CPO - Cost Per Order, sometimes called cost per acquisition, is the dollar amount spent on advertising or marketing in order to end with a sale. CPO is calculated by (Marketing Cost / Number of Orders). CPO can be used to evaluate the effectiveness of certain types of marketing, as well as seeing what type of marketing is working well with the targeted consumer demographics.

ROAS - Return on Ad Spend, is a metric used to convey the amount of revenue that is generated for every dollar spent on marketing costs. Calculated as Revenue / Cost and expressed as a percentage. This value is the inverse of ERS.

EPC - Earnings Per Click, a revenue analysis for online advertising. EPC is a relative measure of the effectiveness of a site or section of a site in generating revenue for the site owner or publisher as it is often used in affiliate marketing for every 100 outbound clicks generated.

SERP - Search Engine Results Page, is the listing of web pages returned by a search engine in response to a keyword query. The results normally include a list of web pages with titles, a link to the page, and a short description showing where the keywords have matched content within the page. A SERP may refer to a single page or the page number of links returned, or to the set of all links returned for a search query.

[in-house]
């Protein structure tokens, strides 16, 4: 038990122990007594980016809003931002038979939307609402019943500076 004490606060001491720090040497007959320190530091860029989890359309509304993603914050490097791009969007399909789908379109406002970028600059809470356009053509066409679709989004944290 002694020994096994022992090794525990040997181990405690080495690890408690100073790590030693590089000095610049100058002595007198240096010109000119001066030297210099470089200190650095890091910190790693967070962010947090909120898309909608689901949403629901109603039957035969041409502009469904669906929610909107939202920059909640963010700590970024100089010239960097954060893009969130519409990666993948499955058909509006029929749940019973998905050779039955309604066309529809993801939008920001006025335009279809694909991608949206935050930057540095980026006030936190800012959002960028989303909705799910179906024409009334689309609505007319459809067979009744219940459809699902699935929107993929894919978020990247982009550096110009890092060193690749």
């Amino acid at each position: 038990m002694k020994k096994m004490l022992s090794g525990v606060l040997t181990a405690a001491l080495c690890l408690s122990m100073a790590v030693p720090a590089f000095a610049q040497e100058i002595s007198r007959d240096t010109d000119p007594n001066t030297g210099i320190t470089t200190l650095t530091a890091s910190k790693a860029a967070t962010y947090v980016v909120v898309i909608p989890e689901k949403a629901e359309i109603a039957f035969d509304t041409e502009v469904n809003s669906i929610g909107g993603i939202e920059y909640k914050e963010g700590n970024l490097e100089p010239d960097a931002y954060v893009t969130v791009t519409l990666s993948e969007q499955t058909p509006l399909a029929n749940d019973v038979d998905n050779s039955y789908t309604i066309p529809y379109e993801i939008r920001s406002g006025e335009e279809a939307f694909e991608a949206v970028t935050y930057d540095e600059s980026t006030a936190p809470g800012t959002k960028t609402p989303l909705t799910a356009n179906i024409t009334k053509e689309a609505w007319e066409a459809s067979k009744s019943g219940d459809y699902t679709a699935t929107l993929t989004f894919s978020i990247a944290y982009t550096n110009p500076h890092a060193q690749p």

COGS - Cost of Goods Sold, is a financial accounting term which describes the direct costs attributable to the production, assembly or redistribution of goods sold by a company. This can include material cost and direct labor cost and excludes indirect costs like advertising or R&D (Research and Development). This is also referred to as cost of sales.

SaaS - Software as a Service, a software application delivery model where a software vendor develops a web-native software application and hosts and operates (either independently or through a third-party) the application for use by its customers over the Internet. Customers do not pay for owning the software itself but rather for using it.

Special thanks to Channel Adviser and their Glossary.



Little Giant has been hard at work engineering pumps that their most loyal customers have been waiting for. is your destination for the new Little Giant TSW Sump Pump System and their NXTGen Condensate Pumps.

Woot Acquired by Amazon? Who Else is Hoping for Better Deals?

Posted on July 1, 2010 by Zach